AIB history brief – jamming
They spent more on jamming than the broadcasts cost to produce. That’s the theory around the jamming of western radio broadcasters by the Soviet Bloc during the Cold War years.
Leaders of the communist states were determined to keep control of the information flow to their citizens, fearing that news from abroad would lead to the undermining of their totalitarian regimes.
Immense shortwave transmitting stations were constructed across eastern Europe, from the Baltics to the Balkans, not to serve audiences but to hinder them. They were not listed in the International Telecommunication Union’s registers of transmitters in the “white book”, the hugely detailed dataset of the world’s shortwave broadcasting. They were, essentially, transmitters that everyone knew existed yet were maintained “off the books” as state secrets.
As jamming became ever more prevalent – aimed principally at the BBC External Services [now BBC World Service]; Deutsche Welle; Radio Free Europe/Radio Liberty; Voice of America – western broadcasters had to invest more in building ever greater numbers of high powered shortwave transmitters to ensure that their signals reached their listeners across eastern Europe.
If you tuned across the shortwave radio bands in the 1960s, 70s and 80s, you would have heard a cacophony of sound. Over-modulated speech, distorted music – anything that could have the effect of making the original programme all but impossible to hear was used to stop reception.
To understand the scale of the operation, it’s worth watching a video produced by RFE/RL about the Padorska jamming station (2012 aerial shot from Google Earth pictured) in central Bulgaria. The immense site is now in ruins, with the antennas removed in the last few years (although Google Maps has a Street View image from 2012 in which the site’s antennas are visible in the distance). One of the technicians who started working at the site in the late 1980s, shortly before the Iron Curtain was lifted, explains how the station operated.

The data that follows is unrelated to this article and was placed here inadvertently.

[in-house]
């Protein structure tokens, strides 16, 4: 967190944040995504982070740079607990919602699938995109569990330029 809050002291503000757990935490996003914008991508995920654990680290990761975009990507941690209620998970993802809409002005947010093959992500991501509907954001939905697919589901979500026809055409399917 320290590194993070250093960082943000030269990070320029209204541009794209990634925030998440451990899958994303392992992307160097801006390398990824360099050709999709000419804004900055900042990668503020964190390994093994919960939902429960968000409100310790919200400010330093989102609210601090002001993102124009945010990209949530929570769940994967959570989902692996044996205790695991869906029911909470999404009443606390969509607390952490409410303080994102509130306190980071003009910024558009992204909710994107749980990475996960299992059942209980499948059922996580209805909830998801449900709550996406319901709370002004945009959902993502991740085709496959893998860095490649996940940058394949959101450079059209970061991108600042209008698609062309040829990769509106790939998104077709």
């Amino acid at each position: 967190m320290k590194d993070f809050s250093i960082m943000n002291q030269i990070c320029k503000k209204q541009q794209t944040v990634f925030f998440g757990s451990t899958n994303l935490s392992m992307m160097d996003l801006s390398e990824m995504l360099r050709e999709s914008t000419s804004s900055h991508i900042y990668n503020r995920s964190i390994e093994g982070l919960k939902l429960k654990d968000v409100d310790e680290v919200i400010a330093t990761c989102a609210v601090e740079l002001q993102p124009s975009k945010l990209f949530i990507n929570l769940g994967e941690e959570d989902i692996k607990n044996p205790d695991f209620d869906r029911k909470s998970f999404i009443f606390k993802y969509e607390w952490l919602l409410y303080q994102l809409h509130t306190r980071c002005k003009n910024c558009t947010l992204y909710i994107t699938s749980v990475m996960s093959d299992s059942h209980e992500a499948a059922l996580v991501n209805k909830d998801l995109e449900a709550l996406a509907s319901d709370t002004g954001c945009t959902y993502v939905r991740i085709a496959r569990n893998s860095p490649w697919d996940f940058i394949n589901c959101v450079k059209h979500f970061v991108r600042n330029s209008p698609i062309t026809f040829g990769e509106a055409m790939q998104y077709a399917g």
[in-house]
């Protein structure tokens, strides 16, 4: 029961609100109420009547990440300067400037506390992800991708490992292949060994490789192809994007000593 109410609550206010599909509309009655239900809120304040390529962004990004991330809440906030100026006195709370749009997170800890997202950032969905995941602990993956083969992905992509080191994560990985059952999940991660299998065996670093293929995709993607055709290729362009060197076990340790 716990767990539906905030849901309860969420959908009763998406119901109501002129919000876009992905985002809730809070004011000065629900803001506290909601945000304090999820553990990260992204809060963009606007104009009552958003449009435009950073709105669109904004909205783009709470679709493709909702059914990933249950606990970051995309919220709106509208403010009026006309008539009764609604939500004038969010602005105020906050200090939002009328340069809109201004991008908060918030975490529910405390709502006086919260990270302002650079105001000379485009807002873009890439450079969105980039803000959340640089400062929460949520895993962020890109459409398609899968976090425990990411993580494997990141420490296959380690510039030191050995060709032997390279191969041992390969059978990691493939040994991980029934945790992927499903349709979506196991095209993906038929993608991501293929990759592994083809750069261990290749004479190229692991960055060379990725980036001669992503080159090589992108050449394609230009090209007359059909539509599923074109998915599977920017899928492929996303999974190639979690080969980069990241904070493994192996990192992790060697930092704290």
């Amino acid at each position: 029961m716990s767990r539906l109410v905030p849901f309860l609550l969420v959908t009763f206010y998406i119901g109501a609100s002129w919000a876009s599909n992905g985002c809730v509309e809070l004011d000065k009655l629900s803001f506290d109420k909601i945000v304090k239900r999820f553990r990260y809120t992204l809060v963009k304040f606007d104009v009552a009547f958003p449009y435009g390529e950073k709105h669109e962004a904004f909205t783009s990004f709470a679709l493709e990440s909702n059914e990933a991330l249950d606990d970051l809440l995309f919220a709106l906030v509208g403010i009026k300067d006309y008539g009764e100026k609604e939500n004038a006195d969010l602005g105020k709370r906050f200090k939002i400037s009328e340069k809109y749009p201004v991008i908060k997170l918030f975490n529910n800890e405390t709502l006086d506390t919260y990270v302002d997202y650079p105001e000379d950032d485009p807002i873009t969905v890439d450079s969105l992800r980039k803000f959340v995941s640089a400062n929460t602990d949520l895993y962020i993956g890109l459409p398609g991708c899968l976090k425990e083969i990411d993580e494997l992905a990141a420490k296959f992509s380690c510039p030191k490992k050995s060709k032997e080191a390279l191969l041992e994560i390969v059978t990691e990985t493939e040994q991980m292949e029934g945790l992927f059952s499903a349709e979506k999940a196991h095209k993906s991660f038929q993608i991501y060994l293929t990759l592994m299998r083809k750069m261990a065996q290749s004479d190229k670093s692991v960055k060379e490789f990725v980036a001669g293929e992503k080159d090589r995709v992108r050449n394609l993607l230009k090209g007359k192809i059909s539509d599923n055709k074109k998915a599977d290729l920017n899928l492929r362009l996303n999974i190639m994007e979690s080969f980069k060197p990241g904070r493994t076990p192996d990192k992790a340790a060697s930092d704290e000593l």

There are a good number of anecdotes concerning jamming. One from 1985 when many BBC employees went on strike and programmes were replaced with music on World Service English and most of the language services. The Soviet jammers had a day off – at least until someone in Bush House, then the home to BBC World Service, decided to play “Back in the USSR” by the Beatles. Within minutes the jammers leapt into life, simply to drown out what was clearly thought to be decadent anti-Soviet music.
The end of the Cold War did not mark the cessation of jamming. It’s continued on shortwave over the past 30 years. At the time of the first Gulf War, Iraq jammed the BBC’s services in the Middle East and more recently North Korea has jammed the signals of Radio Free Asia.
Jamming continues from time to time today. As shortwave broadcasting has slowly faded away, satellites have become the target. Ethiopia has jammed satellites carrying opposition TV channels and Iran regularly jams satellites with Persian-language programmes from abroad. There are no longer immense jamming stations seeking to interfere with programmes from around the world; today’s satellite jammers can use commercially available uplink equipment to try and take out transponders on satellites. The satellite industry has responded, and now far greater levels of security exist that prevent almost all attempts to stop TV and radio signals from reaching their intended audiences.
This does not mean that the free flow of information across borders is guaranteed today. Some governments continue to try to restrict the work of international broadcasters, using tactics instead of wholesale jamming of the airwaves. It’s why the AIB continues to work on media freedom to try to ensure that everyone can access the information they want or need.